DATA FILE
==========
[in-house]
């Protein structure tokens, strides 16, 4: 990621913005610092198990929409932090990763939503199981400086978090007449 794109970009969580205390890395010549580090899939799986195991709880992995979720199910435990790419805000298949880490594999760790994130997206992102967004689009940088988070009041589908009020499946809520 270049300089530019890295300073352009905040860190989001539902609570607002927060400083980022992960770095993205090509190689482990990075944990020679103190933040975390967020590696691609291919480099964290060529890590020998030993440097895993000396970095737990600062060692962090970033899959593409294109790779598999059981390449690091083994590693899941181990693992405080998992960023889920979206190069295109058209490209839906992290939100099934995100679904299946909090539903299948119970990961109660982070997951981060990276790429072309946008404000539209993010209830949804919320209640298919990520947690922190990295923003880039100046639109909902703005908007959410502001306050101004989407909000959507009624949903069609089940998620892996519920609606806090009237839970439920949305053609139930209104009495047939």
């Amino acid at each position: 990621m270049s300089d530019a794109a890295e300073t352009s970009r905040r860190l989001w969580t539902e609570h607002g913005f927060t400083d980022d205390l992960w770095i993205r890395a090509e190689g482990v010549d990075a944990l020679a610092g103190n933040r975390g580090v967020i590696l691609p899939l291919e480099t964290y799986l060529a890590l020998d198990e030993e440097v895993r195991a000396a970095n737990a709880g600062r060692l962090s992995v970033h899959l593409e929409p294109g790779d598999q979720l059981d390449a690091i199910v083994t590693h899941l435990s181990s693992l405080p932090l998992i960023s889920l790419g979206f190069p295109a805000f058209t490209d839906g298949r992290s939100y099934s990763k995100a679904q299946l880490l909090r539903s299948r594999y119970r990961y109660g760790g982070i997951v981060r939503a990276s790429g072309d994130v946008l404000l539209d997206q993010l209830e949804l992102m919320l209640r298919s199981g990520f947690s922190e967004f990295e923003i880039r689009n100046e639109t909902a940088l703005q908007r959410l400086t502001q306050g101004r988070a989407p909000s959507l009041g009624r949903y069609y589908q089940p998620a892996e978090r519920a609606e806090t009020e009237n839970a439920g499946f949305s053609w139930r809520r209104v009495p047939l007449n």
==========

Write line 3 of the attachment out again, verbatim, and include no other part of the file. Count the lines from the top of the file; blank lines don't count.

């Amino acid at each position: 990621m270049s300089d530019a794109a890295e300073t352009s970009r905040r860190l989001w969580t539902e609570h607002g913005f927060t400083d980022d205390l992960w770095i993205r890395a090509e190689g482990v010549d990075a944990l020679a610092g103190n933040r975390g580090v967020i590696l691609p899939l291919e480099t964290y799986l060529a890590l020998d198990e030993e440097v895993r195991a000396a970095n737990a709880g600062r060692l962090s992995v970033h899959l593409e929409p294109g790779d598999q979720l059981d390449a690091i199910v083994t590693h899941l435990s181990s693992l405080p932090l998992i960023s889920l790419g979206f190069p295109a805000f058209t490209d839906g298949r992290s939100y099934s990763k995100a679904q299946l880490l909090r539903s299948r594999y119970r990961y109660g760790g982070i997951v981060r939503a990276s790429g072309d994130v946008l404000l539209d997206q993010l209830e949804l992102m919320l209640r298919s199981g990520f947690s922190e967004f990295e923003i880039r689009n100046e639109t909902a940088l703005q908007r959410l400086t502001q306050g101004r988070a989407p909000s959507l009041g009624r949903y069609y589908q089940p998620a892996e978090r519920a609606e806090t009020e009237n839970a439920g499946f949305s053609w139930r809520r209104v009495p047939l007449n």